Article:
What is the reference in Apicius? Do you have any other ancient citations for them?

          1. re: mbfant

            Plutarch, not Thucydides. "Squill-head" is σχινοκέφαλος schinocephalos.

            1. re: DeppityDawg

              You are so right. It all comes back now. The 8 a.m. Plutarch class with funny old Roger Pack in cold, gray Ann Arbor ...

            2. re: mbfant

              I'm far from an expert - I only found out about squillas last week in the course of my research - but there is the famous anecdote about Apicius himself (he heard Libyan "shrimp" were larger etc.). One of my books (Dalby and Grainger's Classical Cookbook) has a recipe for honey glazed shrimp which is, admittedly, a modern reconstruction of a dish which was briefly mentioned in a Greek poem (by Philoxenus according to the text). I was considering this recipe and my inevitable next question was, what kind of shrimp? My research led me to the conclusion that when a latin text is translated into English, any references to shrimp are probably referring to our little weaponized friends. Was this an incorrect conclusion?

              EDIT: Just to be clear, I know that latin "squilla" translates into "shrimp" (or crayfish, or prawn, etc.) It probably covers scampi (also related to the lobster) as well, assuming that the peoples of Roman Britain and Northwest Gaul were eating them, and I have the impression that they may have been despite the fact that they are generally found in deep waters. But what would have been typical in the ca. 1st Century markets of Greece, Sicily and Southern and Central Italy? And my research led me to the conclusion that if you went into such a fish market and asked if there were any "squillas" you'd probably end up with these little darlings.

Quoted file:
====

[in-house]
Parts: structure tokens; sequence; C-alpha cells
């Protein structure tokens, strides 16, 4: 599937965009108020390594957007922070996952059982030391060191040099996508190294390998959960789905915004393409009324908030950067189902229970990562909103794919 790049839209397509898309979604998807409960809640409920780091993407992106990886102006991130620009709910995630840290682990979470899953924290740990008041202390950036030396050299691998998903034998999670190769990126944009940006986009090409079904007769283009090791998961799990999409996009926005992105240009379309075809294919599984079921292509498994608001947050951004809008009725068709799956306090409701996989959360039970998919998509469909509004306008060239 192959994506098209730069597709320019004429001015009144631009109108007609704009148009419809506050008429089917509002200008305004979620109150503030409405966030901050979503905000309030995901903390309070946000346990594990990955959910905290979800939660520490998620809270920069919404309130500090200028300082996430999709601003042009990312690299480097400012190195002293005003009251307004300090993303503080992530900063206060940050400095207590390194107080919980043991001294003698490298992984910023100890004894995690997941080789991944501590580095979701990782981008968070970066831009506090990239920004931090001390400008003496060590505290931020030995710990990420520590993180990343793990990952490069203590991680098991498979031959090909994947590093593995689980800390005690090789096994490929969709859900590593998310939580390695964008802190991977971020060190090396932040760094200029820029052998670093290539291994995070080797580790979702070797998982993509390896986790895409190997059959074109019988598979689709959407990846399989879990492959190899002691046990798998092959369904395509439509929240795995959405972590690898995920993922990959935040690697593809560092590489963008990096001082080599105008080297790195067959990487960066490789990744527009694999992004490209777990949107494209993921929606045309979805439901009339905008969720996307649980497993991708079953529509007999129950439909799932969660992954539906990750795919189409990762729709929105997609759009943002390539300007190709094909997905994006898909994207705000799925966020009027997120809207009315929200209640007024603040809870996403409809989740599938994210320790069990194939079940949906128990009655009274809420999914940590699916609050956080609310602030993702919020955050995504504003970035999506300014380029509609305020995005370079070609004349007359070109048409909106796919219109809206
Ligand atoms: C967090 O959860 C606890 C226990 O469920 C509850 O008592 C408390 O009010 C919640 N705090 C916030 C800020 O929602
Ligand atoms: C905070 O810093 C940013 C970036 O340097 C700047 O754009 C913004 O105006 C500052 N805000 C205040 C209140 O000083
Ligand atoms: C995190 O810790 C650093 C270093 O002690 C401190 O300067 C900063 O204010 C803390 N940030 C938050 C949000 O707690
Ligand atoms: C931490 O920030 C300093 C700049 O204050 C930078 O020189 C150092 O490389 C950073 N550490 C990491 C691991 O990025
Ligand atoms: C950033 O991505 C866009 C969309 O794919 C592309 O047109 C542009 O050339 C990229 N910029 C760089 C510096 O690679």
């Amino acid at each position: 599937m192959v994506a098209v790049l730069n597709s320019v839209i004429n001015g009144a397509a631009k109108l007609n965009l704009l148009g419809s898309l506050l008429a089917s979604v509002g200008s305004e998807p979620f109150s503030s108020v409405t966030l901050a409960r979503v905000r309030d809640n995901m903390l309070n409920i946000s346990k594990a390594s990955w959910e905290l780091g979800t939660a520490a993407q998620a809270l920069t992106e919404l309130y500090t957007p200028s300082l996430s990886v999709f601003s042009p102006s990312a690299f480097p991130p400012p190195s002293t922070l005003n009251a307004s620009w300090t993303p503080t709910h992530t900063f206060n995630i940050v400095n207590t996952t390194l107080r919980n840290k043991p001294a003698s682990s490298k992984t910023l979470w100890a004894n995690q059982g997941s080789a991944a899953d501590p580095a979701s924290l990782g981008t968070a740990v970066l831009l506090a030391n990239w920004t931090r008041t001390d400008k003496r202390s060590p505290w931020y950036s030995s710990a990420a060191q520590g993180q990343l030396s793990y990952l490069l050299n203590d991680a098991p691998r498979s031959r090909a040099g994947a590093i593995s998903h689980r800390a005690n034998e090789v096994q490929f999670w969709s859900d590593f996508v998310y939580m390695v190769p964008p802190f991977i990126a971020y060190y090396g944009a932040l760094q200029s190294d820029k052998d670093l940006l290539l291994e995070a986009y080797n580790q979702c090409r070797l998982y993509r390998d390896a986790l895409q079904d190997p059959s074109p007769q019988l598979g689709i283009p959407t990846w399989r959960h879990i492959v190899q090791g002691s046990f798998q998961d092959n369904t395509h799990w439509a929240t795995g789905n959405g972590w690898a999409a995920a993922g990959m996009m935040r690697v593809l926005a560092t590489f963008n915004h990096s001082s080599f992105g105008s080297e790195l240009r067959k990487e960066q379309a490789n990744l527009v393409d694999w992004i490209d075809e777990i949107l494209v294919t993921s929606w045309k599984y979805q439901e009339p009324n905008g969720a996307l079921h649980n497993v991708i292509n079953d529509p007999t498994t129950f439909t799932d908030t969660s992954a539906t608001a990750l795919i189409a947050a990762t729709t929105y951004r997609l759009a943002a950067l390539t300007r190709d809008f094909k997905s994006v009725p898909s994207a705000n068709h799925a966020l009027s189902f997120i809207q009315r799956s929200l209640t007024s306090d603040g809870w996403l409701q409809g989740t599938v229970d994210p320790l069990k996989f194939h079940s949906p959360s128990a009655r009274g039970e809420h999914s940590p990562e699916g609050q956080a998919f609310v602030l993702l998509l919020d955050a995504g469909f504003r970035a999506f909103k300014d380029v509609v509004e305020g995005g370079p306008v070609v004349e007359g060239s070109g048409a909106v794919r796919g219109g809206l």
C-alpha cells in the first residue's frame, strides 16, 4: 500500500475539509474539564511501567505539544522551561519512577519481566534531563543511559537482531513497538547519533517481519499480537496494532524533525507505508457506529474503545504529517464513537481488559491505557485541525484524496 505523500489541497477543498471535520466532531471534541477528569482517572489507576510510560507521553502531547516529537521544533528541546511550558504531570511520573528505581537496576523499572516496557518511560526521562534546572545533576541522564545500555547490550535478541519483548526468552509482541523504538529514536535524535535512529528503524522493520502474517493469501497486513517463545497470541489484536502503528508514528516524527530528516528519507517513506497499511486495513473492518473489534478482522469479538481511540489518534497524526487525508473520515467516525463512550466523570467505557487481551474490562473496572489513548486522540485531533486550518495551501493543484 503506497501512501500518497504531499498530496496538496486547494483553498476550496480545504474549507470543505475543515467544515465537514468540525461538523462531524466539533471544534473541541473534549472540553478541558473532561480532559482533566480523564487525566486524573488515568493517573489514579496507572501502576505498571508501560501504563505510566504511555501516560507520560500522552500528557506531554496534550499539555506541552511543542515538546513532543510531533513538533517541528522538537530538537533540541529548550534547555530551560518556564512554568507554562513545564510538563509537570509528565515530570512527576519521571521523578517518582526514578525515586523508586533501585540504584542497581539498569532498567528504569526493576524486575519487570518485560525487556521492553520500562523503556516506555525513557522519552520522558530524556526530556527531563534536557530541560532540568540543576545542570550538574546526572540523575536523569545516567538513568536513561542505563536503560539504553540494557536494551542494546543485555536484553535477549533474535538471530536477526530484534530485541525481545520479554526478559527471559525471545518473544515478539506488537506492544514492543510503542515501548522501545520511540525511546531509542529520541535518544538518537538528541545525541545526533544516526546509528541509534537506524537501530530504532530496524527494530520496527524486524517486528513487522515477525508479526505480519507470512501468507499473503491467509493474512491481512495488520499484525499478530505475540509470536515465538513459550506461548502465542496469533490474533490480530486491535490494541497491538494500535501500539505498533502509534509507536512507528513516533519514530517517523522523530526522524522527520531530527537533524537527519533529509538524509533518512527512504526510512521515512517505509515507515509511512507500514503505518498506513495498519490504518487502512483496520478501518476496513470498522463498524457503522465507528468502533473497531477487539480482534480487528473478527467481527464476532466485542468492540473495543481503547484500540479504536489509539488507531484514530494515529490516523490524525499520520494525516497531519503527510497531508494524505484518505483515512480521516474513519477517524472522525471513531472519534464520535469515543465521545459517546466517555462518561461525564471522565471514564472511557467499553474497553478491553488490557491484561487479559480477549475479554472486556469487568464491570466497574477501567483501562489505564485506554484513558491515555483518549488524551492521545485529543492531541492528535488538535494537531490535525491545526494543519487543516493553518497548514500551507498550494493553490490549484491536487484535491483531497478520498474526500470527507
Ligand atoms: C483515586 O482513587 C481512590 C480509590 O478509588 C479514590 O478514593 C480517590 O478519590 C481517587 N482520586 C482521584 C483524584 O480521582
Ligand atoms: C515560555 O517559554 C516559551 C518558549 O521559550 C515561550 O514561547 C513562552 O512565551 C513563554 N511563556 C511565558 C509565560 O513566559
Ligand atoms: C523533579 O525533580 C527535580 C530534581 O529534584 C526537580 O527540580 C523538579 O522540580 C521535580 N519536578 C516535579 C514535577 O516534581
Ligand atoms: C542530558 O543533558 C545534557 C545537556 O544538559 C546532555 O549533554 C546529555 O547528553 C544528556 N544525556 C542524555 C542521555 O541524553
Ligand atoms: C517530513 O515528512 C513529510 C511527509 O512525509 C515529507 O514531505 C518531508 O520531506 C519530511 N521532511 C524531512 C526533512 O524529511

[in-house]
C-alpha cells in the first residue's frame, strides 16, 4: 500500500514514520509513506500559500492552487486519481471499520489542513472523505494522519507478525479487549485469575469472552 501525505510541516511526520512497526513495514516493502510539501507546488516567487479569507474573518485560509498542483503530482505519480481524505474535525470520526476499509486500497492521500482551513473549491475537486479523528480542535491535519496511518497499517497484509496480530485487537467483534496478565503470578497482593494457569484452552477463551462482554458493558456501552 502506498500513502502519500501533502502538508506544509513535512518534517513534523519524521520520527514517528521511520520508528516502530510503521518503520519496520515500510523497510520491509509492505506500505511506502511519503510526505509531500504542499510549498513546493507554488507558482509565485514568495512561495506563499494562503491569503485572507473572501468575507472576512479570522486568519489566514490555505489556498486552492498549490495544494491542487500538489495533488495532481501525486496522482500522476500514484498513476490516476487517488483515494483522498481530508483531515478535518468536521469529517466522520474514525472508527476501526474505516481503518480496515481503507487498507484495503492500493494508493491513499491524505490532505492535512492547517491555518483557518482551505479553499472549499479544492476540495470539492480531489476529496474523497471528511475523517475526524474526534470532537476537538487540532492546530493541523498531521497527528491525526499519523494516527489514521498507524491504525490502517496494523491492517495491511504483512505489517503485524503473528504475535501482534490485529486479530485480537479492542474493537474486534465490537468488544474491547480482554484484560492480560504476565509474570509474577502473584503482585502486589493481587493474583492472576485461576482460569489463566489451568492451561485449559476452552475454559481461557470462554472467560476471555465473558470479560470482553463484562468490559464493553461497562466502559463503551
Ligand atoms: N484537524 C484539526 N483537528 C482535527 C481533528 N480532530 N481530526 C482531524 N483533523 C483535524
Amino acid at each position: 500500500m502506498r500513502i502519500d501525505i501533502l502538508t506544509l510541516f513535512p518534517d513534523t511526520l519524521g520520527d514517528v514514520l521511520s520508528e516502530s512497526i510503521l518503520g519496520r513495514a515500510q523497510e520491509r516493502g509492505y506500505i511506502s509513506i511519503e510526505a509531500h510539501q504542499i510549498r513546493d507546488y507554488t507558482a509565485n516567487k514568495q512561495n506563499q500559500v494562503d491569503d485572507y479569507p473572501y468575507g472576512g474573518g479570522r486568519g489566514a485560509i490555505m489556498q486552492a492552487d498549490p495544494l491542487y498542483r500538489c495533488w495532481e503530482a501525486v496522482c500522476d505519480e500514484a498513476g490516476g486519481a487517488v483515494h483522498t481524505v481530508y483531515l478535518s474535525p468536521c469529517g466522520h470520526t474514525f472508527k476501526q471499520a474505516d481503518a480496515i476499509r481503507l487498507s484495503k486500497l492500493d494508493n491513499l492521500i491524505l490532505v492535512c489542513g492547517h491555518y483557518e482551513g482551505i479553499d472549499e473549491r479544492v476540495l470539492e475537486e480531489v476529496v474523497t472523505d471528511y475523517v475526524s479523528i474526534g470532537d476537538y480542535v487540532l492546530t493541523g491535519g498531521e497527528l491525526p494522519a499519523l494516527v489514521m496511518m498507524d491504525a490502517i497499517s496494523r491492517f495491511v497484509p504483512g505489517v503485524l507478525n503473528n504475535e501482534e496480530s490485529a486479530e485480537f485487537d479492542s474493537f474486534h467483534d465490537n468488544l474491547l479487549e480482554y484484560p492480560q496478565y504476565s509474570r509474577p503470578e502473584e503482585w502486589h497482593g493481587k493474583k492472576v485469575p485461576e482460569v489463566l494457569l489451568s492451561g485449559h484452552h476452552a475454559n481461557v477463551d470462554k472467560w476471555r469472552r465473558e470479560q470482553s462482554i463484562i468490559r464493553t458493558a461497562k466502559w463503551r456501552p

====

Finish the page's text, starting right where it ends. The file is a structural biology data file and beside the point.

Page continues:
EDIT2: My wife checked out the flagship Eataly store in New York today, and no joy.

              1. re: teukros

                I've just looked at all the photos of marine scenes I took at the Bardo, and saw many shrimp-shrimp but nothing I would recognize as a pannocchia. So, no, I would not say Latin refs to shrimp are to necessarily to mantis shrimp. According to Dalby's "Food in the Ancient World from A to Z", Aristotle's krangon (makes me think of Klingon) is mantis shrimp.

                1. re: teukros

                  "Squilla" is a broad term, even broader than our "shrimp". It also referred to some lobster- or crab-like creatures. But I think the Romans were definitely eating shrimp, after all you can also find them in fresh water and in easily accessible tidal basins.

                  1. re: DeppityDawg

                    Is there anything they didn't eat? ;-)

                    1. re: teukros

                      tomatoes, potatoes, and corn, of course

                      1. re: mbfant

                        Also most beans, all squash including zucchini, all chiles including bell peppers, sweet potatoes, avocados, peanuts, pecans, allspice, chocolate, vanilla, and those are just from the Americas! Tropical fruit too of course, pineapples, mangoes, bananas etc. Hops. Yams. Rhubarb. Most citrus (lemons were just starting to enter into Roman awareness around the 1st Century). I'm sure there were others which we use practically everyday but that is just off of the top of my head.